By George Anastasia
The question is at the heart of the prosecution's case against North Philadelphia drug kingpin Kaboni Savage.
"How does he run from his own words?" Assistant U.S. Attorney John Gallagher asked a federal jury today as he detailed the case against Savage and three co-defendants in closing arguments at the 13-week old trial.
Alternately methodical, articulate, impassioned and poignant, Gallagher laid out the case for more than five hours to a jury that could determine whether Savage and two of those co-defendants live or die. All three face potential death sentences in convicted of any of the 12 homicides that are part of the case.
Savage, Gallagher argued, used a "scorched earth strategy" to control his drug empire and to silence witnesses who might cooperate against him.
The trial included testimony from dozens of witnesses, including several former top associates of the drug lord. In addition, the anonymously chosen jury heard over 300 secretly recorded conversations in which Savage discussed his drug businesses and ranted about cooperators, threatening again and again to kill them and their families.
Eight of the 12 murders listed in the case have been tied to witness intimidation, according to the prosecution. They include the October 2004 firebombing of a North Sixth Street row house in which two women and four children were killed. The victims were all family members of Eugene Coleman, a Savage associate who had begun cooperating.
Those killed in that early morning blaze included Coleman's mother and his 15-month old son.
The house, "a refuge from the drugs and violence of the neighborhood," Gallagher said in an impassioned opening to his lengthy argument, was "turned into an inferno" on Savage's orders.
"He slaughtered the Coleman family to avenge the betrayal of one of his trusted associates," Gallagher told the jury. "Everything Eugene Coleman loved had to go."
Gallagher, one of three prosecutors in the case, is expected to conclude his arguments when the trial resumes tomorrow. The jury will then hear from the four defense attorneys. A government rebuttal and the judge's charge on the law will complete the closing process. Jury deliberation could begin later this week.
Gallagher effectively sprinkled snippets of Savage's own words into his detailed account of the case. The jury heard lengthier segments during the trial from conversations picked up on FBI wiretaps or from listening devices planted in Savage's prison cell.
"I'll kill what they love," Savage said on one tape in which he plotted to murder family members of cooperators.
"Without no witness, you ain't got no case," he said in another conversation that Gallagher said underscored his philosophy of witness intimidation and murder. "Without no fuckin' witness, there ain't no crime."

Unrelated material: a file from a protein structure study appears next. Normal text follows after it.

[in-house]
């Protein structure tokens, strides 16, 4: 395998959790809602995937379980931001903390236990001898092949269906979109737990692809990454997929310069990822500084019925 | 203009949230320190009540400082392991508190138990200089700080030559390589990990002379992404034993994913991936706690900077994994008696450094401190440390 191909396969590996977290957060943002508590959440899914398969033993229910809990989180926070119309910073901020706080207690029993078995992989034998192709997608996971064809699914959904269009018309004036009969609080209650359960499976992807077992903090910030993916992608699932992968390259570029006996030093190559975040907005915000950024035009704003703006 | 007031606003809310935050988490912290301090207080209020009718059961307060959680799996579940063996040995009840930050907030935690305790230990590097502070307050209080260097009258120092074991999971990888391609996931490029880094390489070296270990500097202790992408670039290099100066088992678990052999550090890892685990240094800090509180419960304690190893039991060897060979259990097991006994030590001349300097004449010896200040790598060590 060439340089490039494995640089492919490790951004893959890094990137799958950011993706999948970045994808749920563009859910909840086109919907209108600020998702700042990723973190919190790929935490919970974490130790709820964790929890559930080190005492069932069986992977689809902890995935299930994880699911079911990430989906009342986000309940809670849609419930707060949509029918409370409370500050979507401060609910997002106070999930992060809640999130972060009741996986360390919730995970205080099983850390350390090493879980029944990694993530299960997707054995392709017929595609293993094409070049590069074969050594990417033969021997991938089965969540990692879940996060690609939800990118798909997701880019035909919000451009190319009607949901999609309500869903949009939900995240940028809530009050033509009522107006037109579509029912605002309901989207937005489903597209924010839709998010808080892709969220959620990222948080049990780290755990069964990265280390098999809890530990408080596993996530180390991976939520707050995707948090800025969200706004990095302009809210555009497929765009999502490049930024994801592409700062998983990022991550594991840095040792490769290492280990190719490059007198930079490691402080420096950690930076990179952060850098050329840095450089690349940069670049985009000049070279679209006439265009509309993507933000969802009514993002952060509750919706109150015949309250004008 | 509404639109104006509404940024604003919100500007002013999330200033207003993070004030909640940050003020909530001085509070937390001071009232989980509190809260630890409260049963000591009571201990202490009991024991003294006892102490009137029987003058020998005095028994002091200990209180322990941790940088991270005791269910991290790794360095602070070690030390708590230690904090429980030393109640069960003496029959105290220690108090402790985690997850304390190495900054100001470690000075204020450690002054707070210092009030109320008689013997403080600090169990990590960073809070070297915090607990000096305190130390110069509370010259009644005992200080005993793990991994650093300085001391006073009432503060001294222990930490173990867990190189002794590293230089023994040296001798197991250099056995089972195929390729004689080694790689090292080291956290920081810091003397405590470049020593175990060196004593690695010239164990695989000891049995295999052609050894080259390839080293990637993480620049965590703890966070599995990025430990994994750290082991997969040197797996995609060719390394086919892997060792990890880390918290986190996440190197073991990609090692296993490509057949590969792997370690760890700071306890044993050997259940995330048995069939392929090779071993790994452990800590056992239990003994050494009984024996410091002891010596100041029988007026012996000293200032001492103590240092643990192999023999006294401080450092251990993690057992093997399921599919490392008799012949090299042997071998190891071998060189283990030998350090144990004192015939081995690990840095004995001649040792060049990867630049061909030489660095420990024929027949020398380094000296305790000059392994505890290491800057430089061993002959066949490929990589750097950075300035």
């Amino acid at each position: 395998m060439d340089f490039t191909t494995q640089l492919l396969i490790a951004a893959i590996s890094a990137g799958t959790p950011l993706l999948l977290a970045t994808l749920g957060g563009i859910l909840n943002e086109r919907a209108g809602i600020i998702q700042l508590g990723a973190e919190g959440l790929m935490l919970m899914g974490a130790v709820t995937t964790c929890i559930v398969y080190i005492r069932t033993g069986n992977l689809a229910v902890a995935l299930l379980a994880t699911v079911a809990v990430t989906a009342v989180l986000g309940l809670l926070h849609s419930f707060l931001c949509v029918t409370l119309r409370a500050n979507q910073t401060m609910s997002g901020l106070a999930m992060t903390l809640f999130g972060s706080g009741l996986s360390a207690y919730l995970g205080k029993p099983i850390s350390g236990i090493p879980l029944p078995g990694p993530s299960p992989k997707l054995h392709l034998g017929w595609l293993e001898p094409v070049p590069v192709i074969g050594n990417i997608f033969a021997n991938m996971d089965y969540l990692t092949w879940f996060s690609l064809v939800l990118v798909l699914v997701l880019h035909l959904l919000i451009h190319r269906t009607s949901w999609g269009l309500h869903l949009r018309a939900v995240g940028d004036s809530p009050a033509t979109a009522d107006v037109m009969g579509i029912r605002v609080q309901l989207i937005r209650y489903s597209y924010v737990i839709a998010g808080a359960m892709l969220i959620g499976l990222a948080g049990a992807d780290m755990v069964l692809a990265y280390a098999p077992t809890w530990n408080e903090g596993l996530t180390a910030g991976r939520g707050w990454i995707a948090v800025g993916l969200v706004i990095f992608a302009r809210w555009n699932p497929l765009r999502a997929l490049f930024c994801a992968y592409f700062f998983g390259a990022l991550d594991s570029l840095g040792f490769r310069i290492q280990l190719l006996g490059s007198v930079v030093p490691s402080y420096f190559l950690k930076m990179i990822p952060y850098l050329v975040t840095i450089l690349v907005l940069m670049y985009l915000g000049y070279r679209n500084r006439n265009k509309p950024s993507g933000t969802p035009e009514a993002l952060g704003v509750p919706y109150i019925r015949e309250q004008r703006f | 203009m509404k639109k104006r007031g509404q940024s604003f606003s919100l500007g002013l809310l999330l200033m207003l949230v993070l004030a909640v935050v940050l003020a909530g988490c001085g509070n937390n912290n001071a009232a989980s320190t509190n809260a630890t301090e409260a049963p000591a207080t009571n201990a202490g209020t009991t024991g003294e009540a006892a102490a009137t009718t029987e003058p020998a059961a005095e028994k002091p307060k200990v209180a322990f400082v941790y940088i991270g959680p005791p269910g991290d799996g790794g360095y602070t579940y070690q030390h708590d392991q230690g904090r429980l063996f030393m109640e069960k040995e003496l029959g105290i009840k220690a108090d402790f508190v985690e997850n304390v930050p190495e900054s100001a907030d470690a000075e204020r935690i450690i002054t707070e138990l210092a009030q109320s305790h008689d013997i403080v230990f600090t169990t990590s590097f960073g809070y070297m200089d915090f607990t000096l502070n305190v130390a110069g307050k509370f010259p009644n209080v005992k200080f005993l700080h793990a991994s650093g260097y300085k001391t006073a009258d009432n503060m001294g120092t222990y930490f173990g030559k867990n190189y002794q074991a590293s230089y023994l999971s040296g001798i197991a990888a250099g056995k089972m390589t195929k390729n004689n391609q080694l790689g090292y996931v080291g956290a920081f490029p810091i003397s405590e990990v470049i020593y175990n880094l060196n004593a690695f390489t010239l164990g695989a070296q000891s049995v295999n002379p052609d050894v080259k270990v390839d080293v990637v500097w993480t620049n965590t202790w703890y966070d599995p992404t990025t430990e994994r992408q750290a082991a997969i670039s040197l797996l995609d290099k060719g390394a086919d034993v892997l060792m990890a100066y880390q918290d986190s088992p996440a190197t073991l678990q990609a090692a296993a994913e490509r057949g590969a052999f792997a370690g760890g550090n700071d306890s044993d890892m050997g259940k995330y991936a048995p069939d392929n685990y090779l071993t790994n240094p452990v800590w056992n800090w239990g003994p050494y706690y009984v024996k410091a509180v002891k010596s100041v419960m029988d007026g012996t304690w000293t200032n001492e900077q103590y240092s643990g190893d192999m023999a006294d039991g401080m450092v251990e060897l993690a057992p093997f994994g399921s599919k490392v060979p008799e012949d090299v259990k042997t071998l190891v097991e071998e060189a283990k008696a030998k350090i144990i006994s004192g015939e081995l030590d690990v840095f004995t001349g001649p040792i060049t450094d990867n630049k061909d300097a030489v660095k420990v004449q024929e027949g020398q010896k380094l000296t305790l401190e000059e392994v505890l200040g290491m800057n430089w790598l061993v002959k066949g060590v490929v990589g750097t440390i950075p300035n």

Gallagher also pointed to a tape in which Savage, discussing two small children of another associate who became a witness, said he wanted to "kill both them little bastards...Hit them with a 12-gauge Mossberg."
A Mossberg is a particularly lethal shotgun.
The tapes were gathered during a decade-long federal investigation into the Savage drug ring, an organization that authorities allege dumped hundreds of pounds of cocaine onto the streets of North Philadelphia between 1998 and 2005. Savage was convicted of drug trafficking and sentenced in 30 years in prison in 2005.
Savage, 38, is being tried along with his sister, Kidada, 30, Robert Merritt, 31, and Steven Northington, 41.
Kidada Savage faces life in prison. She is charged with helping set up on the firebombing of the Coleman home on orders from her then imprisoned brother. Merritt is charged with throwing a gas can into the home. He could receive the death penalty.
His cousin Lamont Lewis, 37, another top Savage associate, testified for the prosecution. Lewis said he recruited Merritt to take part in the arson. Lewis said he was acting on Kaboni Savage's orders relayed through Kidada Savage. But he insisted that neither he nor Merritt knew there were children in the home.
Northington is charged with two other murders, including the killing of Tibius Flowers. Flowers, like Savage, was both a drug dealer and a professional boxer. He was killed the day before he was to testify for the District Attorney's Office in a homicide case against Savage in 2004.
Without Flower's testimony, the case fell apart. Savage was acquitted.
Savage, Gallagher told the jury, orchestrated crimes of vengeance and of hate. He controlled his drug operations by creating a "climate of fear" in which he and his associates thrived.
And he talked about all of those things again and again on tapes recorded by the FBI and played at the trial.
"It was Kaboni Savage in his own words, " Gallagher said. And it is, he prosecutor argued, proof behind a reasonable doubt of Savage's guilt.
George Anastasia can be contacted at George@bigtrial.net.